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Summary of 2.6.33

The Nouveau driver for GeForce graphics hardware and the improvements to the KMS graphics drivers for AMD/ATI and Intel GPUs are not only among the most important, but also among the most notable changes, as KMS is used by more and more Linux distributions and will probably soon become a standard. While the new kernel's improved discard support and the related ATA Trim support tend to work quietly in the background and, like the Nouveau driver, still need to mature, increasingly attractive SSD prices mean that they are important components to ensure that Linux will run properly on the systems of today and of tomorrow.

Newly integrated into the main development branch of Linux, the DRBD replication solution is likely to become considerably more attractive to system administrators. The kernel's tracing features, which currently evolve a bit further with every new version of Linux, are also generating an increasing amount of interest among administrators and developers.

Facts and figures about the latest versions of the Linux kernel

Linux version No. of files1 Rows of source2 (Without documentation) Days No. of commits3 Changes4
2.6.26 24270 9411724
88 9941 8676 files changed
595393 insertions(+)
416143 deletions(-)
2.6.27 24354 9709868
88 10628 15127 files changed
1131171 insertions(+)
912939 deletions(-)
2.6.28 25255 10195507
76 9048 11090 files changed
975689 insertions(+)
490047 deletions(-)
2.6.29 26668 11010647
89 11718 10933 files changed
1347290 insertions(+)
532055 deletions(-)
2.6.30 27879 11637173
78 11989 10259 files changed
1086737 insertions(+)
460298 deletions(-)
2.6.31 29111 12046317
92 10883 8938 files changed
914135 insertions(+)
504980 deletions(-)
2.6.32 30485 12606910
84 10998 10315 files changed
1092987 insertions(+)
530428 deletions(-)
2.6.335 31565 12990041
83 10871 9673 files changed
859458 insertions(+)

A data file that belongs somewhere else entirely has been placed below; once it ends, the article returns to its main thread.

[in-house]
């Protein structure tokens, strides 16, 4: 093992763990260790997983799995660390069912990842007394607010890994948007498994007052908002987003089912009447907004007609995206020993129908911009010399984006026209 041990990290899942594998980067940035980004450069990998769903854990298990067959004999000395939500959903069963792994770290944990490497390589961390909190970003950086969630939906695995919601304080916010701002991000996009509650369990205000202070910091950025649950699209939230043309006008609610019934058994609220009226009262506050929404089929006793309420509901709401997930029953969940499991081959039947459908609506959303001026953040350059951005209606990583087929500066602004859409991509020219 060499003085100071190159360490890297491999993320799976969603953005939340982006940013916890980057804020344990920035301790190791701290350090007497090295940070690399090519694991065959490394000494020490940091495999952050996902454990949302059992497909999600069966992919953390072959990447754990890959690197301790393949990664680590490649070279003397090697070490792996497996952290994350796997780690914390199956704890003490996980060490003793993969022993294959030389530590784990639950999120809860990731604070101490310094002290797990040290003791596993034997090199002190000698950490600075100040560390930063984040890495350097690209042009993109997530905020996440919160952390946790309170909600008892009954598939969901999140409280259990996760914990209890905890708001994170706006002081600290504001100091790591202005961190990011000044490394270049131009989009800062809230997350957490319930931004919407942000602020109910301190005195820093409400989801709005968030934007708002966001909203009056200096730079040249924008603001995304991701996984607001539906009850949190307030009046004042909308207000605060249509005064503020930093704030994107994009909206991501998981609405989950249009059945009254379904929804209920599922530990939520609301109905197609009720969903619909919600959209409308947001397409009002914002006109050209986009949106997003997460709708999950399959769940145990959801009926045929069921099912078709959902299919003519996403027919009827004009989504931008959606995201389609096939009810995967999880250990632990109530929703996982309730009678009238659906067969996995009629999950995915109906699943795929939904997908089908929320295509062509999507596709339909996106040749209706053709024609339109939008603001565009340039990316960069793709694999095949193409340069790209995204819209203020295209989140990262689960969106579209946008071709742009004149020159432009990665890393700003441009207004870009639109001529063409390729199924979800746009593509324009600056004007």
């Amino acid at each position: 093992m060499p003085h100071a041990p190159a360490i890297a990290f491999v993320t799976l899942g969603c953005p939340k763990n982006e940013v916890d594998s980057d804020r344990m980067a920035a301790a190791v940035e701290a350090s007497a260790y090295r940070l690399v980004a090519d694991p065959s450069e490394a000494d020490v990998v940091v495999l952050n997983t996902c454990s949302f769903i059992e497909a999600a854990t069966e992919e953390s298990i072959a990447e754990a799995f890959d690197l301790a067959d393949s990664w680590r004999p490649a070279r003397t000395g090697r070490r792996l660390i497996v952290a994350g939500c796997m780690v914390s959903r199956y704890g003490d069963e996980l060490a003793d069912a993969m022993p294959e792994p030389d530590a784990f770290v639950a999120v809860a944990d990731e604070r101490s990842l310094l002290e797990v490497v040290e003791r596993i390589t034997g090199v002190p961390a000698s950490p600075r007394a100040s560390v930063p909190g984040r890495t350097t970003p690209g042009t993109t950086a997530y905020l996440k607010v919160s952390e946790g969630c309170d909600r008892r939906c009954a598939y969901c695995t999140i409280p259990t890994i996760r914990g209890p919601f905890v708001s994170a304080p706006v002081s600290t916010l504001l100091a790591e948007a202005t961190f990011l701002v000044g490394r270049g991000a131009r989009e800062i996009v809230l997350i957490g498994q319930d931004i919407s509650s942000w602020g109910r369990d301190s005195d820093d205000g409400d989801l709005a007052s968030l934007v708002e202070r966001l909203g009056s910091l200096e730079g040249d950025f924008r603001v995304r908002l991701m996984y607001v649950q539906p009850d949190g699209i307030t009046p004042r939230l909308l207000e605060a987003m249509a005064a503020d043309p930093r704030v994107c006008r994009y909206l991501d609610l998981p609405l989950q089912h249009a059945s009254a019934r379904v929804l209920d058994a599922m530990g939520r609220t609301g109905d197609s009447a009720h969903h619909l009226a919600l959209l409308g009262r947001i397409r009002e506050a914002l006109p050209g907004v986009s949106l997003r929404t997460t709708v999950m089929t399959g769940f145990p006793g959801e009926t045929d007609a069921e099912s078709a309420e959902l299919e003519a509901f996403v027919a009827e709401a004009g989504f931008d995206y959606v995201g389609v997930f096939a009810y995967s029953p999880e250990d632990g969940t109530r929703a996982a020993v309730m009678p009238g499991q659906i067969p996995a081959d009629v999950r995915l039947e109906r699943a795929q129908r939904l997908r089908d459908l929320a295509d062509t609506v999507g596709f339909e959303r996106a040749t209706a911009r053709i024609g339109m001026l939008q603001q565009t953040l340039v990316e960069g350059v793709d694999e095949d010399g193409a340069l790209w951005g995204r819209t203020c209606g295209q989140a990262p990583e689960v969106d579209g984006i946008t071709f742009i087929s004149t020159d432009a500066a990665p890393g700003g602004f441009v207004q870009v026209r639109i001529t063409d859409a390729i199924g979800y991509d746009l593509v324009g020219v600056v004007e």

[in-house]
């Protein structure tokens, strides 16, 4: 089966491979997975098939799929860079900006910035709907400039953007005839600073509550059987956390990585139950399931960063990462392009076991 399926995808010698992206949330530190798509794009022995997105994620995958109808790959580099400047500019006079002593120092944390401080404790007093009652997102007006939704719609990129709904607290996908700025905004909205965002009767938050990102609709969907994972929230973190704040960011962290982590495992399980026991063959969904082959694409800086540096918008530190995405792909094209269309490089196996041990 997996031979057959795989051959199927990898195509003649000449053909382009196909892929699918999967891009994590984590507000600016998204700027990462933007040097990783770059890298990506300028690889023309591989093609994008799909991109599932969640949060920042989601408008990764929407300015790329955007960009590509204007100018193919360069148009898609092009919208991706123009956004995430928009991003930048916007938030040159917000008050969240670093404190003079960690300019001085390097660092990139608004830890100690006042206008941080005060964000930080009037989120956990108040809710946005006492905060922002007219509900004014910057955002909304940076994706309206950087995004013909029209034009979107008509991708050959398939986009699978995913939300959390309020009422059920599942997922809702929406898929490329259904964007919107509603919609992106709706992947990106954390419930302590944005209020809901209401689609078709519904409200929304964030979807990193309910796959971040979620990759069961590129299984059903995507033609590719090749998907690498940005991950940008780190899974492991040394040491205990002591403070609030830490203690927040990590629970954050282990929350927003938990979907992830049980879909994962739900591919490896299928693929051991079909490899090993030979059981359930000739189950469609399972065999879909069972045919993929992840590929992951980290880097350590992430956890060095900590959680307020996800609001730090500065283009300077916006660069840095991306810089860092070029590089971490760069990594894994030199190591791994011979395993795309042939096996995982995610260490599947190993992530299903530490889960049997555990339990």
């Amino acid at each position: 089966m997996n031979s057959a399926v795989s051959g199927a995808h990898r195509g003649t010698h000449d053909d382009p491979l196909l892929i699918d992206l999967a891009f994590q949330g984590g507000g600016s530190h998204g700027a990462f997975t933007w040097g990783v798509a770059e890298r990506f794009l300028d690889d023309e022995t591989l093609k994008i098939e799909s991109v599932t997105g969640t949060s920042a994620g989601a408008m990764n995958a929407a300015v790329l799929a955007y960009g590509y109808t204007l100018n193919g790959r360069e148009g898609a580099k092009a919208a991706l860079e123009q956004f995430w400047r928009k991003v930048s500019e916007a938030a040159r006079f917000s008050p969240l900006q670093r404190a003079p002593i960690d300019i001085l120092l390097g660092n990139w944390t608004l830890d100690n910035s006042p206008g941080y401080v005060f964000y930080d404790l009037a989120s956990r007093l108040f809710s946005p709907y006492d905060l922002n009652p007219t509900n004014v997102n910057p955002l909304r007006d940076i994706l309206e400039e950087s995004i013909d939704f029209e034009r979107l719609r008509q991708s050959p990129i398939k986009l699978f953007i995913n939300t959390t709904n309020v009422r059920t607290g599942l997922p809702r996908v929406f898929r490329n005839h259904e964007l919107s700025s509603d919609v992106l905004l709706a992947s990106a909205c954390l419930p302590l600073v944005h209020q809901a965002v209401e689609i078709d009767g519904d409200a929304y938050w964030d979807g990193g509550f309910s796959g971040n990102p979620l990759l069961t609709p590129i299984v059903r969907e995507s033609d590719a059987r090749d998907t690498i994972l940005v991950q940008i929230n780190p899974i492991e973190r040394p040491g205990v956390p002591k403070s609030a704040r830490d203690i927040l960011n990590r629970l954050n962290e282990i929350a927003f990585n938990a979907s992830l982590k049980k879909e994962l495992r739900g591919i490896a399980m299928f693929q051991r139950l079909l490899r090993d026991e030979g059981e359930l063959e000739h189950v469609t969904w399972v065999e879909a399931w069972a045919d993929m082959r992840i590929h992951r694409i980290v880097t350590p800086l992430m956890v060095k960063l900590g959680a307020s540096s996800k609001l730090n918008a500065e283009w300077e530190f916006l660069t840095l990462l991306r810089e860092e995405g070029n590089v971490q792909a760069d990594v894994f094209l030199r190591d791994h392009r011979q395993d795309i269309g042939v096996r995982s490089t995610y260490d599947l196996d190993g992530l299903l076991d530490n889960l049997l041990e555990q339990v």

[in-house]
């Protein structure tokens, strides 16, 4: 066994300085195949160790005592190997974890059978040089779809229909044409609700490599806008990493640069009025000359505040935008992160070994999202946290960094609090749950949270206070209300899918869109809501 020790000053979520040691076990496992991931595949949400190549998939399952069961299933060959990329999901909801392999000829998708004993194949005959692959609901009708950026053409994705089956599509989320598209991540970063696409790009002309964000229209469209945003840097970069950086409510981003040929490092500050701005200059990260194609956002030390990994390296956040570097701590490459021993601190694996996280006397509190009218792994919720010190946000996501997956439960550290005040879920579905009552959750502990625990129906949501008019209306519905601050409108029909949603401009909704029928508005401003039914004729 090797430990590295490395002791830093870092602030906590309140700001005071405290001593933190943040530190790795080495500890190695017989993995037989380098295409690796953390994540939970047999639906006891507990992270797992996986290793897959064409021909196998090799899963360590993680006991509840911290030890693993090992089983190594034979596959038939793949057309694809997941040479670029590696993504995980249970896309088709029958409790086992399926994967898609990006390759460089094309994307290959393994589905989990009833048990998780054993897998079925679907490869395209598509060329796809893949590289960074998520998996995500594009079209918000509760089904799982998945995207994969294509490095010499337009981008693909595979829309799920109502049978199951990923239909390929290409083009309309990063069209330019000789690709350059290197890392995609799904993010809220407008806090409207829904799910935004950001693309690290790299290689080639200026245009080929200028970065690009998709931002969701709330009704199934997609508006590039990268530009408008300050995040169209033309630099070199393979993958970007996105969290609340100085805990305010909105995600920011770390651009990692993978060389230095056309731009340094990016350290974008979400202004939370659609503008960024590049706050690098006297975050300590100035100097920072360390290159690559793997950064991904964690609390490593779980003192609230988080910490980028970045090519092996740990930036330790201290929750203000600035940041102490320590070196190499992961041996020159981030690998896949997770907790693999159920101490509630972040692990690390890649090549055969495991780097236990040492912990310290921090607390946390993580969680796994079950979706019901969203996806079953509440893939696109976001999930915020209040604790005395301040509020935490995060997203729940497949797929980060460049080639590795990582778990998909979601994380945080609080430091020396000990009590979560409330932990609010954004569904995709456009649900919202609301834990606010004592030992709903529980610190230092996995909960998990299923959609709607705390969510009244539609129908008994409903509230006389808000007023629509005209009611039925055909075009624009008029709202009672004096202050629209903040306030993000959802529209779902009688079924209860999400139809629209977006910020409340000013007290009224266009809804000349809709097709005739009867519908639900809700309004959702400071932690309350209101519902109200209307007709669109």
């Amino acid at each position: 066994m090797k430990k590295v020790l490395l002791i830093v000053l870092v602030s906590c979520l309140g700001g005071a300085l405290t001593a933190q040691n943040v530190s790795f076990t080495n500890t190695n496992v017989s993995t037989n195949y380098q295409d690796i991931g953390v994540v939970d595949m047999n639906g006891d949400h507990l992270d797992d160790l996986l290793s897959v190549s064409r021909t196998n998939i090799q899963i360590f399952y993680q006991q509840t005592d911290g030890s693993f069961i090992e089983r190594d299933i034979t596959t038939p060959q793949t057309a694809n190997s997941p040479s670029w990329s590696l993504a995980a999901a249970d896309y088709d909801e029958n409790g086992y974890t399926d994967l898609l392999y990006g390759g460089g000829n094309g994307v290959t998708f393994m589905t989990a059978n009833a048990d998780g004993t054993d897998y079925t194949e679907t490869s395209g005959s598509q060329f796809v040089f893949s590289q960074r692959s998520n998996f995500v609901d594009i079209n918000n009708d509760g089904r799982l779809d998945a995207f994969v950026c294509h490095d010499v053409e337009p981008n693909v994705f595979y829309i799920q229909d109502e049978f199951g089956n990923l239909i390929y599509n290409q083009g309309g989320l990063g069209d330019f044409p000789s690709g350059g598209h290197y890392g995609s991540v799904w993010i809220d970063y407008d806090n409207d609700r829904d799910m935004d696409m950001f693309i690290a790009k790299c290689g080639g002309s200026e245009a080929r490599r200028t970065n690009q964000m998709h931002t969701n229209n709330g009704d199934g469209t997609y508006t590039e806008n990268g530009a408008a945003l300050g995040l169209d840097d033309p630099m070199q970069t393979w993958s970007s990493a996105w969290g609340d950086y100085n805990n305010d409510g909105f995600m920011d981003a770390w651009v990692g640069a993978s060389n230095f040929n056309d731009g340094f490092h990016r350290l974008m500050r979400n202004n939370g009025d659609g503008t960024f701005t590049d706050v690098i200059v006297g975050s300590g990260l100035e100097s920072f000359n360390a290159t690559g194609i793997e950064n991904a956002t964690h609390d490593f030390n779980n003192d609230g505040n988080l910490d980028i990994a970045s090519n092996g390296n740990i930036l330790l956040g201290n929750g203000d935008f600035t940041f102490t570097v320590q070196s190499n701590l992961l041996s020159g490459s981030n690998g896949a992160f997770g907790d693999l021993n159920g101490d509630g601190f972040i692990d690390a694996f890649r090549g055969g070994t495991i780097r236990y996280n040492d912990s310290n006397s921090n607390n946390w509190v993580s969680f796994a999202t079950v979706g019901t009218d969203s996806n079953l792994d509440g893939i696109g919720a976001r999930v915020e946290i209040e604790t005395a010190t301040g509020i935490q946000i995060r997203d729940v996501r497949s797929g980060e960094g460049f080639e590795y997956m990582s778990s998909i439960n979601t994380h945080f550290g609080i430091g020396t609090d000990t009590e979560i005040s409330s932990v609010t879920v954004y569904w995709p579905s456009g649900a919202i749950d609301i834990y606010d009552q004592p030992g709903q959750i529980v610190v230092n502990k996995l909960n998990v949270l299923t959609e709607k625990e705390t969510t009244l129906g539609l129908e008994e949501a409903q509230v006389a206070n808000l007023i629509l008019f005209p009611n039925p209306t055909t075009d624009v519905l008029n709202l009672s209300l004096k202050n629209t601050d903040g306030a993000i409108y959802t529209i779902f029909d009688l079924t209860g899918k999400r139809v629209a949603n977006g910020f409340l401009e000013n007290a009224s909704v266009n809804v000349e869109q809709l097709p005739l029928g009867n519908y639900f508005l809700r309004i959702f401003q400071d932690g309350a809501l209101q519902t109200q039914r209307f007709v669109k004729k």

479452 deletions(-)
¹ find . -type f -not -regex '\./\.git/.*' | wc -l
² find . -type f -not -regex '\./\.git.*' | xargs cat | wc -l (find . -name *.[hcS] -not -regex '\./\.git.*' | xargs cat | wc -l)
³ git-log --no-merges --pretty=oneline v2.6.(x-1)..v2.6.(x) | wc -l
⁴ git diff --shortstat v2.6.(x-1)..v2.6.(x)
⁵ As of 24. Feb 20:30:00 CET 2010

Kernel trends: Outlook on 2.6.34

Linux kernel development cycle

Thanks to the open development process and a long perusal of the tea leaves, The H and the Linux Weather Forecast maintained by the Linux Foundation are already in a position to talk about some of the new features likely to be part of the next kernel increment when a new kernel version is released.

Directly following the release of 2.6.33, the first, usually two-week long, merge window phase of the Linux kernel development cycle commences, during which the kernel development team incorporate the many changes for the next version of the kernel into the main development branch. Numerous changes, some of which we have already mentioned, have already been prepared for this first phase of the next development cycle.

Quite certain is the integration of further improvements to the KMS drivers for graphics chips by AMD, Intel and NVIDIA – for instance some changes designed to improve the use of the power saving features offered by modern Radeon graphics hardware or a basic KMS driver for AMD's Evergreen GPUs, which are used on the Radeon 5000 series of graphics cards introduced last autumn. The changes prepared by the KVM developers provide first parts of a Hyper-V emulation, improved operation with large guest systems and the support of 1 GB pages with Intel CPUs.

Not quite as certain, but still relatively likely is the integration of LZMA support in SquashFS – it is eagerly awaited by the developers of several distributions who hope to include more software on live CDs using its more efficient compression. As yet uncertain seems the integration of several patch series developed by Windriver developer Jason Wessel to extend the kernel's debugging features (1, 2, 3). The developers of Fanotify, of the Ceph distributed file system and of the AlacrityVM hypervisor, which is designed specifically for High Performance Computing (HPC) and real-time applications, are likely to make another integration attempt in 2.6.34 after Torvalds chose not to integrate their code in 2.6.33.

The Kernel Log in The H Open will, as usual, be reporting on the major changes integrated into the next kernel version in a "Coming in 2.6.34" mini series. In addition, the regular Kernel Log will summarise other developments in the Linux kernel field – these include new versions of the stable kernel series (2.6.x.y), which should, over the next few weeks, fix the odd bug or two overlooked by hackers and testers during 2.6.33 development.

Assuming that the kernel developers stick to their usual rhythm, Torvalds is likely to release Linux version 2.6.34 in May. A detailed summary of the major changes in 2.6.34 will then be published on The H Open in a Kernel Log like this one.


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